I was speaking with an educator lately about some of the problems the school will face in the coming year. It was a rambling conversation about not only the challenges students present but also the difficulty in implementing changes and getting buy-in from staff. My organization teaches communication and problem-solving skills, including how to deal with emotions in a productive way.
There are several facets to the puzzle of how to best help these kids. One is figuring out the best programming. What actually works? Another is how to put the programming in place within an incredibly busy school day that doesn’t offer a lot of wiggle room. Another is how the kids are selected for treatment. The last has an extra layer. Cultural and implicit bias have led to a disproportionate level of diagnosis of these emotional and behavioral problems among black and Latino children, especially boys.
One shining light in the effort to address all of these problems is a collaboration between the federal government, states and one of the nation’s largest private grantmakers. Details of the latest phase in the ongoing partnership between The Substance Abuse and Mental Health Services Administration (SAMHSA) and the MacArthur Foundation to address the needs of children with behavioral health disorders came out in a press release on June 20. The news comes following the success over the last two years of the program in eight states: Arkansas, Kentucky, Michigan, Minnesota, Mississippi, New York, South Carolina and Virginia
Four new states have been selected to participate: Georgia, Indiana, Massachusetts and Tennessee. The program is called Improving Diversion Policies and Programs for Justice Involved Youth with Behavioral Health Disorders: An Integrated Policy Academy-Action Network Initiative. The partnership is meant to help states “increase collaboration, continuity of care, and access to integrated, evidence-based, or promising-practice screening and treatment models.”
A very similar program is being implemented by the same partners to address the needs of Native American youth entangled with the juvenile justice system. It will support tribes with many of the same tools being given to states.
Some research in a variety of settings including community-based programs, detention centers and youth prisons has shown that as much as 70 percent of kids suffer from at least one mental disorder. More than 46 percent suffer from a substance abuse disorder. Kids involved with the justice system suffer at higher rates than their non-involved peers for depression, psychosis, and drug and alcohol abuse. They were more than ten times as likely to fit the criteria for psychosis. “Multiple … disorders are the norm for youth in the juvenile justice system.” Sixty percent of kids “met the criteria for three or more diagnoses.”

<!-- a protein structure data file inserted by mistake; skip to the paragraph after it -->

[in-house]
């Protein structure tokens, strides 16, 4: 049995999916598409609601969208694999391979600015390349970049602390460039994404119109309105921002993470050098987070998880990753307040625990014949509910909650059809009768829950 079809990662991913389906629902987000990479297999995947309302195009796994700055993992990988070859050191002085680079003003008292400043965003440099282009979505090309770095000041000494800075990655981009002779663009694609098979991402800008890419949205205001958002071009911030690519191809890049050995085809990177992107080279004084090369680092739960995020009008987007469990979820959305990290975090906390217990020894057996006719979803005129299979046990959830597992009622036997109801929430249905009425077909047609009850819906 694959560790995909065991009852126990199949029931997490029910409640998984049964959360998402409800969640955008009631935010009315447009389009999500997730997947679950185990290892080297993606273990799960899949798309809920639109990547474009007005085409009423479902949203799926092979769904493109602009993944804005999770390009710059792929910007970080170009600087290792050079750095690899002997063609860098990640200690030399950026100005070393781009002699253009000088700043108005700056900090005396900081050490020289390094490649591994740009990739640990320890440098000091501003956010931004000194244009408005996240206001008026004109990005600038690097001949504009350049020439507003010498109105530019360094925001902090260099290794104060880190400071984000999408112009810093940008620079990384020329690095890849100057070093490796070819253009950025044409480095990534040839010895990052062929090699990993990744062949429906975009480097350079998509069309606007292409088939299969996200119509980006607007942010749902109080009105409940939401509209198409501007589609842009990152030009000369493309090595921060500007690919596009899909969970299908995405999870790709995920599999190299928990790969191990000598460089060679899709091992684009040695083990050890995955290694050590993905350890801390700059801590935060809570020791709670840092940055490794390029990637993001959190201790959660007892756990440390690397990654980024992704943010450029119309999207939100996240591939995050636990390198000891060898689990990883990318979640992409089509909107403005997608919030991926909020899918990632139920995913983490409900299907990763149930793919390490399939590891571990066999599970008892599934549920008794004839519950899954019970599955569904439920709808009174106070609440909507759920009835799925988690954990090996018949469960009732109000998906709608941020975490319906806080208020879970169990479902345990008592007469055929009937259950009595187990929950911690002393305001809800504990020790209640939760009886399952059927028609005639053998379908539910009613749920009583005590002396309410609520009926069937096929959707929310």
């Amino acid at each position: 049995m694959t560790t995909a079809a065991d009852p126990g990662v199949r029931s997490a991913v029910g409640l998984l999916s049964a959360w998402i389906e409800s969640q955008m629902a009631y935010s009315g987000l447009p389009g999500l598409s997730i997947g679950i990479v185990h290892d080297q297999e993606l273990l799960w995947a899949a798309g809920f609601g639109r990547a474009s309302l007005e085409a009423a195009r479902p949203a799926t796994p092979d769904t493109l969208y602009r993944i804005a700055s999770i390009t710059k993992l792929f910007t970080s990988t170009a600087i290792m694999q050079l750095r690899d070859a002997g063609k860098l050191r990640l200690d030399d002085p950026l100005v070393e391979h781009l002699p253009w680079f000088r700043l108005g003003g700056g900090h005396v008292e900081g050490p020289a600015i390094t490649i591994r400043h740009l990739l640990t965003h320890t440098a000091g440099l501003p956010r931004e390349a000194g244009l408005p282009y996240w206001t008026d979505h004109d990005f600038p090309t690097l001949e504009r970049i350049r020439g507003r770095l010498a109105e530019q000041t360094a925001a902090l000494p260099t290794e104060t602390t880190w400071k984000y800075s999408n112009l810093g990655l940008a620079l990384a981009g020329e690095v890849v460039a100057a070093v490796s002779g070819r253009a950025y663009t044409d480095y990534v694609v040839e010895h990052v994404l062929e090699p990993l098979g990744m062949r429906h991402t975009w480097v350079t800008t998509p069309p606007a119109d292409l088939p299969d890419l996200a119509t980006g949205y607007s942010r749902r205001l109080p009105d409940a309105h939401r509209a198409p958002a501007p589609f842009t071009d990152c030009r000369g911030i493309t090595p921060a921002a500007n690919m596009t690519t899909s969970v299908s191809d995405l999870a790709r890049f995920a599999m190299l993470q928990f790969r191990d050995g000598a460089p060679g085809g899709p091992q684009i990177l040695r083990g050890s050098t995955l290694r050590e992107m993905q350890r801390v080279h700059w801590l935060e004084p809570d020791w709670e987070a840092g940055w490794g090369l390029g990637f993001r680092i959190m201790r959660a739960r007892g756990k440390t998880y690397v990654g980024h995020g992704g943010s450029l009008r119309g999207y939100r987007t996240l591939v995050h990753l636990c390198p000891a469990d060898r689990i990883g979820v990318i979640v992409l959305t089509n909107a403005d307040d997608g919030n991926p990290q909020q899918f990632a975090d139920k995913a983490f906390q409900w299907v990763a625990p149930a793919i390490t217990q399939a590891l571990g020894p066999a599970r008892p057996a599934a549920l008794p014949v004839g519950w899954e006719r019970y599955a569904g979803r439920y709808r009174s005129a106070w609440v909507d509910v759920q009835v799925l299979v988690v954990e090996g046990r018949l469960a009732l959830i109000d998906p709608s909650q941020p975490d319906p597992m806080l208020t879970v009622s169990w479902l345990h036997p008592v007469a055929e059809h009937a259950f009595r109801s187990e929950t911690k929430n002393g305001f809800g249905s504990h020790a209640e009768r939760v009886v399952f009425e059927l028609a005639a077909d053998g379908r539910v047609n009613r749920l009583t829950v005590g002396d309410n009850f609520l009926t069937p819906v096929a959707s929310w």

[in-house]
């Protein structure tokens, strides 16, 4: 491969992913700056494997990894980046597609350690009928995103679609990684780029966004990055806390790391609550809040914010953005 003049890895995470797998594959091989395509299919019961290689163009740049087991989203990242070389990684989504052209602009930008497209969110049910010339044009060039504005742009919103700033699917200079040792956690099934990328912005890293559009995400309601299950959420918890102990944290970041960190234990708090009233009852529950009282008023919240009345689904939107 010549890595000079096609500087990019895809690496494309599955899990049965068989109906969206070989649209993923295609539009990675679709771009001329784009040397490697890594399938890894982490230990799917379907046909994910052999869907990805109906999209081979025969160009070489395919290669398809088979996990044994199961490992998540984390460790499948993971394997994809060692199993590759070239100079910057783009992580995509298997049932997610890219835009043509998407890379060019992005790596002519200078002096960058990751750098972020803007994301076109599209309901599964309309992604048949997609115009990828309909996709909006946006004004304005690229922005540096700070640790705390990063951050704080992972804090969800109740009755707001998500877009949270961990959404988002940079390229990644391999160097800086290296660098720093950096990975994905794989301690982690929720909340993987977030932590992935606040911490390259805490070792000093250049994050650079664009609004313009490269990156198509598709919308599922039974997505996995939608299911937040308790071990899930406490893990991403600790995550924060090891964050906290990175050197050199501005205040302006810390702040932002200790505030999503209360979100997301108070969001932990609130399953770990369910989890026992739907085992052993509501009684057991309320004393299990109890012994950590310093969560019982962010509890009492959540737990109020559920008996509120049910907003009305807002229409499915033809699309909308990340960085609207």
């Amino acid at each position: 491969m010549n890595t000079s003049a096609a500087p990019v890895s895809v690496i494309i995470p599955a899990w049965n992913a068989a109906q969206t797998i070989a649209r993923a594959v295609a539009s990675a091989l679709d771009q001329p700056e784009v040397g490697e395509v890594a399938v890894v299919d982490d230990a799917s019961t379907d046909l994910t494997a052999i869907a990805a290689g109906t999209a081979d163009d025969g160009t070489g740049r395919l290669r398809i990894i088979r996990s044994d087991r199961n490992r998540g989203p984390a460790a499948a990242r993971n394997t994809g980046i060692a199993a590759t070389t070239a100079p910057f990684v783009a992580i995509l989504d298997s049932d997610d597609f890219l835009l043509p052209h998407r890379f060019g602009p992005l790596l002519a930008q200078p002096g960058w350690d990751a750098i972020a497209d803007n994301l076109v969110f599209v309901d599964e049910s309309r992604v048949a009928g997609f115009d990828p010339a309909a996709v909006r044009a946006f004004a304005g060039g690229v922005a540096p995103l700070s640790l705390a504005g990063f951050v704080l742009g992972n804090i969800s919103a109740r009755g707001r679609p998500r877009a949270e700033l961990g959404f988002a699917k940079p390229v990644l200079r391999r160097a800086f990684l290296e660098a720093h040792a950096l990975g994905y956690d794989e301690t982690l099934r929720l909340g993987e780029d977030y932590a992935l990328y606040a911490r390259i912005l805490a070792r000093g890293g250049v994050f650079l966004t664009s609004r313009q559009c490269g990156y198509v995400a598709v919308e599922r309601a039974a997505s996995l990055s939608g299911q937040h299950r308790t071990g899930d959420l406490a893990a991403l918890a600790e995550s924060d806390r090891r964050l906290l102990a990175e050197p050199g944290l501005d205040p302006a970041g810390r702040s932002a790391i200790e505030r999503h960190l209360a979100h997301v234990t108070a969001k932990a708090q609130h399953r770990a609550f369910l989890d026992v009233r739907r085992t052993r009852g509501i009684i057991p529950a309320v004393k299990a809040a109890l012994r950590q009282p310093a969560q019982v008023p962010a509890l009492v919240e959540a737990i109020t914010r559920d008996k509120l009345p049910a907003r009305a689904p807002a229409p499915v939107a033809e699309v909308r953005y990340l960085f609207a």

These kids face problems at every stage. They are more likely to be disciplined in school, to be suspended and to drop out. They are then more likely get caught up in the youth justice system which in turn increases their chances for ongoing criminal involvement.
For 2014 and 2015 the Policy Academy-Action Network initiative will give the four states “the opportunity to improve policy and practice” in diverting these kids towards treatment instead of sanctions. They will help states understand the problem and develop collaborative strategies and partnerships over multiple jurisdictions so that they can learn from one another. Using the Action Network framework the initial eight states identified two major concerns. First implementing behavioral health screening and next implementing evidence based pracitces of intervention.
The approach works from the top down, starting with policy-makers and major stakeholders then including adaptations on an increasingly local level. Although the implementations varied by state many commonalities emerged.
Policies were strengthened, various agencies were better coordinated, resources were used more efficiently and youth experienced increased positive outcomes. States tended to focus on school-based, probation-based or law enforcement based diversion depending on their particular situations. The efforts are outlined in a report released last December.
Other valuable offerings from this effort include guidebooks for implementing screening and evidence-based programs as well as webinars focused on trauma informed care of juveniles, the role of families in the process and how to reduce racial and ethnic disparity while diverting youth with behavioral health needs.
The full body of this expanding work will continue to influence juvenile justice policy and practices across the nation. I am particularly interested in seeing more awareness of implicit bias and its role in diagnosing behavioral disorders at a higher rate among African American and Latino youth. This happens in schools, with the unintended consequence of moving kids further down the school to prison pipeline. It is good to see change happening from the top and supported by both government and a big time grant maker.